The Mental Health Association in Greensboro offers community education on recovery. One recent outreach project was a two-part workshop, “The Power of Hope,” at the Servant Center in Greensboro. This post describes the second workshop, in which participants made vision boards reflecting their hopes and goals.
A pile of magazines. Poster board. Glue. Scissors. With these simple materials, nine men at the Servant Center gave voice to their dreams.
They sat at two broad tables drawn together in the center’s library. They began by leafing through magazines, cutting out words and images that appealed to them. Their instructions were to be instinctive, to let their unconscious come out to play.
“Here’s a great Langston Hughes quote,” one said. He read the first words out loud: What happens to a dream deferred?
“Hey, you’re copying me!” Danny teased Rupert. Both had snipped the word “Vision” out of National Geographic.
Little personal piles of paper accumulated around the table. The men sifted through their piles and began to arrange phrases and pictures on poster board.
The room was quiet, the kind of quiet that comes with concentrated effort. Scissor blades scraped against paper, and the aroma of Elmer’s glue wafted through the room. You could almost imagine these men as children, bent over their school desks, before they served in the military, before prison or addiction or homelessness got in the way of their dreams.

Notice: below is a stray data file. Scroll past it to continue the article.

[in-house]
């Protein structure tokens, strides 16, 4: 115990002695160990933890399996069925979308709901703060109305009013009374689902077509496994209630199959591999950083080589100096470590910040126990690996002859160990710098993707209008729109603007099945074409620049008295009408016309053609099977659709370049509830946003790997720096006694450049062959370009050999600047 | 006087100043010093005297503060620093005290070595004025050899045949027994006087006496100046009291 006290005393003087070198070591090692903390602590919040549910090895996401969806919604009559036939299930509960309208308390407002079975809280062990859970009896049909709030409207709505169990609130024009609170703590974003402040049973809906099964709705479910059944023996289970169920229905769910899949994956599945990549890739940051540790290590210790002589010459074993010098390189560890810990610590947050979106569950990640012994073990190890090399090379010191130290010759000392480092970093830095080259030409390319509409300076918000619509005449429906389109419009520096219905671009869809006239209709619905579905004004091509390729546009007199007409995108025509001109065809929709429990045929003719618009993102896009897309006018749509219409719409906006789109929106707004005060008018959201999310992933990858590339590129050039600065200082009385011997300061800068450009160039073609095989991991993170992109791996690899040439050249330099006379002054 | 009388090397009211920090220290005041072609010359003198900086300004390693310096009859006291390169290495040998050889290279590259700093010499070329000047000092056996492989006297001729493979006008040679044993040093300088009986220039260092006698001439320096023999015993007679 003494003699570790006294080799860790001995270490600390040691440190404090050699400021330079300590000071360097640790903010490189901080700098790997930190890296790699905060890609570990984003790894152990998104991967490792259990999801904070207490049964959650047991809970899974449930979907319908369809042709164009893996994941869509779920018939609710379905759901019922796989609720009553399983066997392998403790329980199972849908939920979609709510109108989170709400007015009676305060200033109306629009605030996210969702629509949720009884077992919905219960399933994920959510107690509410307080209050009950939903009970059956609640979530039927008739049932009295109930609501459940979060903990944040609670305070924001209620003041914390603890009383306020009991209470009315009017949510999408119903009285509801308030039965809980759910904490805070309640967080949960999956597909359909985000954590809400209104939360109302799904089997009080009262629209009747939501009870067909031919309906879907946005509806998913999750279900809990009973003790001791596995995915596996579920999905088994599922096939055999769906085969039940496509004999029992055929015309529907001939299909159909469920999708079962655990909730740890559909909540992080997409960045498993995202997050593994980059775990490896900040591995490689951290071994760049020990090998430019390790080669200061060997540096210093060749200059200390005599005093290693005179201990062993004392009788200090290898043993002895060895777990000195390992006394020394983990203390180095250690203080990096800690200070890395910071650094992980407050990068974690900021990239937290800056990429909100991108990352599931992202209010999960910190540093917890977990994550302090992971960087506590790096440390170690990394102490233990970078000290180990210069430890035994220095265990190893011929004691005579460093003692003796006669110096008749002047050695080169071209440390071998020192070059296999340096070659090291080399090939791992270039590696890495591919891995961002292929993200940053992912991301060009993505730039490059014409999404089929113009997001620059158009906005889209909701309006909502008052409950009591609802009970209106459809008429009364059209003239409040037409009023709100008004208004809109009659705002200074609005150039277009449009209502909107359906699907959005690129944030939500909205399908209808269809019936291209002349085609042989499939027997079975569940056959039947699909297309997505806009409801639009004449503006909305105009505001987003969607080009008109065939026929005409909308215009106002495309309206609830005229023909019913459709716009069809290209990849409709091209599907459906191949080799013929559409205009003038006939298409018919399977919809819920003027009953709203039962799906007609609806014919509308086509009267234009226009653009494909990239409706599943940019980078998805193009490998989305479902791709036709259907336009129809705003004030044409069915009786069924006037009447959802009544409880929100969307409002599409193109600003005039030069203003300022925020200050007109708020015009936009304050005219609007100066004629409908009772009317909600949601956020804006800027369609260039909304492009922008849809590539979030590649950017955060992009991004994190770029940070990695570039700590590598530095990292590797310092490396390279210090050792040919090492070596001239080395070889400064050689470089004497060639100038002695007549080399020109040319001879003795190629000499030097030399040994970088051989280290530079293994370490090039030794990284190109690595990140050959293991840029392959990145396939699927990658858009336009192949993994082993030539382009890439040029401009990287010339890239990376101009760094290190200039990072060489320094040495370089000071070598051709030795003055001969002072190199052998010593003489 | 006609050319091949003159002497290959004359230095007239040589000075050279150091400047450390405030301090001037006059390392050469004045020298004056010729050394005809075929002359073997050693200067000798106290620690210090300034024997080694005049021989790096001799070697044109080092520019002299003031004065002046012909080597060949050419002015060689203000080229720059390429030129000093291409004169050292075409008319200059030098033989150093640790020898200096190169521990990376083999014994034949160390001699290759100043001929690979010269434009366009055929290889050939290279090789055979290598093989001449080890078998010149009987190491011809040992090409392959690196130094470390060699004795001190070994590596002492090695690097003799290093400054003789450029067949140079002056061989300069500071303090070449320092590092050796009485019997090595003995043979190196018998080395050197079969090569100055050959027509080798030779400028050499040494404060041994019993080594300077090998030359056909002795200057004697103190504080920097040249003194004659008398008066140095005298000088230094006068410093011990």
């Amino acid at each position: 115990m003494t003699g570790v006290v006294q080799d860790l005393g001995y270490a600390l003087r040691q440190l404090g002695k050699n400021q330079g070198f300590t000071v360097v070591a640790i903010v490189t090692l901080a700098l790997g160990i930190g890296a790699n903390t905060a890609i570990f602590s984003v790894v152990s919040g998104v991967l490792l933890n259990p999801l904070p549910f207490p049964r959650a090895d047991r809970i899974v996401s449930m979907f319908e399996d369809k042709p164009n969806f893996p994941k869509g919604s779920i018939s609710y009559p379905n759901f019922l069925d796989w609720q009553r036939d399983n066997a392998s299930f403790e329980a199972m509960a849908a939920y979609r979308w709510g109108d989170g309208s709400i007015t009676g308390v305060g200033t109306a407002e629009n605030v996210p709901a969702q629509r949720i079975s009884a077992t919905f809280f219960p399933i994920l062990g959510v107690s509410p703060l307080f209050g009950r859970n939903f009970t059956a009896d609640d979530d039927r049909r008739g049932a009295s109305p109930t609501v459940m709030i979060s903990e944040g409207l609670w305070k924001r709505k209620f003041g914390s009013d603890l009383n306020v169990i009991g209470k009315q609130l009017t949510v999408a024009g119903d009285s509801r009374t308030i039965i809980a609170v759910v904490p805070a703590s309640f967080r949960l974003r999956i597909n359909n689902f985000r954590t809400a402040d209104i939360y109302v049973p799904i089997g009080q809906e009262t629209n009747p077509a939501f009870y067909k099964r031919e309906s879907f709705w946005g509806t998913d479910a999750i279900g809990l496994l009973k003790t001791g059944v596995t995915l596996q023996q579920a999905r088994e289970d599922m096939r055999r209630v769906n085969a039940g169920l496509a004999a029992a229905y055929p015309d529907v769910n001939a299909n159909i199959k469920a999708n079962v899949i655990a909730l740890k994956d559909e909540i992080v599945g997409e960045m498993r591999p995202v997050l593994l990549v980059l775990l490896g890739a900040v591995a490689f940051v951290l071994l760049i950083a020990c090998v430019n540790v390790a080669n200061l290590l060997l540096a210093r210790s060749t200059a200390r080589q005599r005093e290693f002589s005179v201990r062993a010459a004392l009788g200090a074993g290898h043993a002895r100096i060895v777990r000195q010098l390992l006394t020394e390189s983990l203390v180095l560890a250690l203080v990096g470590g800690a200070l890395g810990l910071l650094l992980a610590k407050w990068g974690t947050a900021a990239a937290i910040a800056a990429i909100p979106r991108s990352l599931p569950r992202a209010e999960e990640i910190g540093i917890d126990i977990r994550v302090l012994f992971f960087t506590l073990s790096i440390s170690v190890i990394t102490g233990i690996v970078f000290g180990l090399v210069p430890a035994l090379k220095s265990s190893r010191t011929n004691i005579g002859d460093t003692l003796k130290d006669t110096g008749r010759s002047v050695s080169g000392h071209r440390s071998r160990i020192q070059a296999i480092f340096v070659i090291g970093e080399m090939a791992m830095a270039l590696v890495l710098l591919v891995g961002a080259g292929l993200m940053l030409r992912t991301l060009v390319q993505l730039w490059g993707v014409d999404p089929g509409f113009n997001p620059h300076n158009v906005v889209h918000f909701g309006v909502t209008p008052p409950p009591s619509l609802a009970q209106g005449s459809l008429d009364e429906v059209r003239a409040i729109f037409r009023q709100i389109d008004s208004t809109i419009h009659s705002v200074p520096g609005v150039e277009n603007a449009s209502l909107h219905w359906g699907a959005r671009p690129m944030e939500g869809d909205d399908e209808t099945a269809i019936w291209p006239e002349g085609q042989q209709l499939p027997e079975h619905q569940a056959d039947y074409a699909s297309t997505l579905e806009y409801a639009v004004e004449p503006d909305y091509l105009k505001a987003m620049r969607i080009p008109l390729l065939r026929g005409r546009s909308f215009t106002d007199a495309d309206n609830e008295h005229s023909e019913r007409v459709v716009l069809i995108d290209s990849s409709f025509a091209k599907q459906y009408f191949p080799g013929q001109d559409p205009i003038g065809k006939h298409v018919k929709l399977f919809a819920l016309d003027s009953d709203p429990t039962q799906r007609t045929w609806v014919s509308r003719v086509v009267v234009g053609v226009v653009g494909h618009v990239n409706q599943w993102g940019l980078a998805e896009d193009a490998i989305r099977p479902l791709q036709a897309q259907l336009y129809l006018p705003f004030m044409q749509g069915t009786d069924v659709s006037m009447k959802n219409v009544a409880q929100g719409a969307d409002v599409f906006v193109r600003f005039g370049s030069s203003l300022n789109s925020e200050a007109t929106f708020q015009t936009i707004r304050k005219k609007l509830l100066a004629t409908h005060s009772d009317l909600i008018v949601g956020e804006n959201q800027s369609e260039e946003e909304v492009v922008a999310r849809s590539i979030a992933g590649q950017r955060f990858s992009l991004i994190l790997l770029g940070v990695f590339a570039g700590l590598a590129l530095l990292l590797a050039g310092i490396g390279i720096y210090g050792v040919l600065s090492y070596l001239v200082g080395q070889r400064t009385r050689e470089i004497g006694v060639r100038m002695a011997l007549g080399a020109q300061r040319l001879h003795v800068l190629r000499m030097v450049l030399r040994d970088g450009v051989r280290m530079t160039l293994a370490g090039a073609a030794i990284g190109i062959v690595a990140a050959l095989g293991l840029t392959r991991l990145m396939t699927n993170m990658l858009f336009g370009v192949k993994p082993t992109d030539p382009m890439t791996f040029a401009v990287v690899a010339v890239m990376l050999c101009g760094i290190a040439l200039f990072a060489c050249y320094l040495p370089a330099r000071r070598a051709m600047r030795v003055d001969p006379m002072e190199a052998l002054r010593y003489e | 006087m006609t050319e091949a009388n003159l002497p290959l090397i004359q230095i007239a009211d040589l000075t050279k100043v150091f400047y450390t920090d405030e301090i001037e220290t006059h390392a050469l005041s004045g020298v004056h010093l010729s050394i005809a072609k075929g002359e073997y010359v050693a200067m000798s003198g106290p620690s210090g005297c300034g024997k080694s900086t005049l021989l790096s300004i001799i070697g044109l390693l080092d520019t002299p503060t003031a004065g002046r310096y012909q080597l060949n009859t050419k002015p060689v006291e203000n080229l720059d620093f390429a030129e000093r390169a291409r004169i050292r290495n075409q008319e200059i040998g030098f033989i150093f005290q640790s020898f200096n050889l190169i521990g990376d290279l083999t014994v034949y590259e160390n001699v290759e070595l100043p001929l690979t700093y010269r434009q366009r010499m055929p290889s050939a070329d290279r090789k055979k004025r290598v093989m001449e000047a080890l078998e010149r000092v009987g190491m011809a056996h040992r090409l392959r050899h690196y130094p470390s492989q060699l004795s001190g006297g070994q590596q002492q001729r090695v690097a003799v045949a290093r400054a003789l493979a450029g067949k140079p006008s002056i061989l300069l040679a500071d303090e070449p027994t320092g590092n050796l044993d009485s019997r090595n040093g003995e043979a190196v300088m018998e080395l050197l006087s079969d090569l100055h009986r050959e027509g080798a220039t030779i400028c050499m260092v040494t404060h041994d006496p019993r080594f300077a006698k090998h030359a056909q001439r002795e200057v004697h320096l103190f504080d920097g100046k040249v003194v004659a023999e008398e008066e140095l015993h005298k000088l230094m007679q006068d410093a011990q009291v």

“We need more time. An hour isn’t enough.”
But an hour was all they had, so they conjured their dreams as quickly as possible, then talked about their creations.
“I put ‘Back to School’ on mine because I’m starting college this fall, I’ll be studying substance abuse treatment at GTCC,” Everett explained. “I was dreading doing this activity beforehand. I thought, ‘What’s the point?’ But I really enjoyed it. I’m going to hang my board on the wall.”
Rupert said putting together his vision board inspired him. “I just found out I’ve lost fifty percent of my hearing, but this board makes me feel good.” For him, the creative process was surprisingly fluid: “It just happened. I didn’t even have to think about it.”
Jerome folded his poster board into an oversized book. The first side showed a pendant with a lock. “That represents the years I spent shut up in prison,” Jerome explained. “The upside-down eye stands for insight.” He smiled when he got to the final page of his book, festooned with white-petal flowers and the words “A Different Kind of Perfect.”
Danny’s board had a large, shadowy mountain on it. “That’s the mountain I’ve been climbing all my life,” he said matter-of-factly. Smack dab in the center of the poster board was a straw hat, a jaunty blazer, and a pair of pointy lace-up shoes.
“Why are there clothes but no person?” someone asked.
“I’m working on becoming that person,” Danny answered.
Everyone helped clean up afterward, sweeping the floor, tossing paper scraps into the trash. Danny was the last to leave; he helped carry the heavy bags of magazines outside. “I’m going to keep working on my vision board,” he said. “There’s a lot more I want to do.”